Ask Him Out!

In honor of Sadie Hawkins Day, we show you how to extend that invitation, and share some true stories too!

by Margot Carmichael Lester

his coming weekend we celebrate Sadie Hawkins Day, so why not use that as an excuse to ask some lucky guy out? Wait a minute, you say: Who the heck is Sadie Hawkins? And how can I get confident enough to do the inviting? Let us help you with all of that.

You Told Us: “How I Asked Him Out”
Compiled by Sarah Nesmith

“I had a crush on a guy I saw at the gym. He was always wearing his iPod, so I never knew how to start a conversation with him. Finally, one day I summoned my courage, tapped him on the shoulder, and said, ‘Can you recommend any good new workout mixes?’ We’re having our third date this weekend!”
—Shauna P., Brooklyn, NY

“There was a coworker I was interested in but didn’t know how to ask him out. So one day after some big news at our office, I said, ‘I don’t believe in office gossip—on company property, that is. Want to have a cup of coffee after work and talk about what’s going on?’ It worked!”
—Karen A., Naperville, IL

“This may sound lame, but there was a cutie I always saw in my neighborhood and I didn’t know how to strike up a conversation, so I pretended I knew him from somewhere and said, ‘Hey, aren’t you India’s friend—from the brunch?’ I totally made it up, but it did get us talking. We've been dating for two months now.”
—DeNise, Oakland, CA
First, a little history lesson
Who is the namesake Sadie, and how’d she get so bold? A quick explanation: Cartoonist Al Capp created Sadie as part of his strip, Li’l Abner. Sadie was the “homeliest gal in the hills” whose prospects at love seemed slim. To help his character out, Capp scripted Sadie Hawkins Day as part of this cartoon in November, 1937. As part of the day’s festivities, the unmarried ladies of Dogpatch ran a foot race to chase down their favorite bachelor. Whoever got caught got married. The event was such a hit with L’il Abner fans that it became a real event.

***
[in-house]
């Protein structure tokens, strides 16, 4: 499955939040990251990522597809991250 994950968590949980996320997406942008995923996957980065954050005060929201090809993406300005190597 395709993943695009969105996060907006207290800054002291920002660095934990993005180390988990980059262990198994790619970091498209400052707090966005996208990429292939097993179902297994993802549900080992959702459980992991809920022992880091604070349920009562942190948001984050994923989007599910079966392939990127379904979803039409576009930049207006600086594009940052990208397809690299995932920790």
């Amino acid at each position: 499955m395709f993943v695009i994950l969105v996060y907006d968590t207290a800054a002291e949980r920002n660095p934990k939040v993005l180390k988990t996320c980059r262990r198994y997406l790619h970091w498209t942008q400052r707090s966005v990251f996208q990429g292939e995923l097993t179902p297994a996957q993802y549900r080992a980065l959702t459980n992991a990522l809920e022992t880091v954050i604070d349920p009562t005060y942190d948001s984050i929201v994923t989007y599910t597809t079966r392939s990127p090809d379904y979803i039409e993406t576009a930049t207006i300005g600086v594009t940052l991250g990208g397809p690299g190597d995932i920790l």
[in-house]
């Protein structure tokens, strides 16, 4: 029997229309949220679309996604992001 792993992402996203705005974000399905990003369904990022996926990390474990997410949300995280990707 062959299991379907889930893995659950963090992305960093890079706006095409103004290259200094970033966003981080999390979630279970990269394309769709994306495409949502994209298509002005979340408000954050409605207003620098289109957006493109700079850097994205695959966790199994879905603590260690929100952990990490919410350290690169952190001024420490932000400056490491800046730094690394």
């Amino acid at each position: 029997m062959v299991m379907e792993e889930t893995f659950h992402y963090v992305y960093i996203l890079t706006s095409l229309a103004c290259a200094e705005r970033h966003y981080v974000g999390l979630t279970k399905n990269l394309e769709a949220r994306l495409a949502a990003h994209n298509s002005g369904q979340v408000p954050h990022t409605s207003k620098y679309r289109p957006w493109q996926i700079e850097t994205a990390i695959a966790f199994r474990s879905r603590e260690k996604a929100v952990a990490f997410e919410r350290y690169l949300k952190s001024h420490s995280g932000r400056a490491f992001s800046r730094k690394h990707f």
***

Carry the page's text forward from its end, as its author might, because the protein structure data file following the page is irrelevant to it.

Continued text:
Now, how to ask him
So, that’s the background on how Sadie Hawkins Day came to be. Since this is the one day a year when asking a guy out is totally encouraged, let’s look at how to do just that. Why not put some marketing wisdom to use for you? Jocelyn Fenyn, the former top sales executive for NBC Television and co-founder of Dinner Introductions, offers these smart tips:

  • Read him. “Assess your audience and quickly figure out the personality type so you know what you’re dealing with,” she counsels. “Are they all business and pressed for time? Or do they respond to humor and want to spend a little time schmoozing?” Approach the ones who have time to make eye contact and seem interested in being chatted up.

  • Create the connection. “Establish an environment of ‘let’s have fun’” she adds. ”You’ve got to find out their passion—their hot button—and then create the connection with the subject by asking about it and truly being interested.”

  • Remember to listen. “Contrary to popular belief, sales is not all talk,” she concludes. “Listen to what your subject has to say and don’t interrupt.”

  • Once you’ve completed these preliminary steps, it’s time to close the deal and “ask for the order,” in your case, a date. “If it’s been a good meeting and you’ve found out their hot-button interests, make the next move,” Fenyn says. “If he likes baseball, suggest going to the next Yankee game. If he’s knowledgeable about art, tell him you hear there’s a great exhibit at the local museum, and you’d love to go with him so you could learn from his expertise. Remember that when you close, it must have meaning and refer back to the connection you’ve already made.” That way, you’ve forged a bond, reminded him of why you connected—and you're ready to ask him out.

    Margot Carmichael Lester is a North Carolina-based writer and the author of The Real Life Guide to Life After College.
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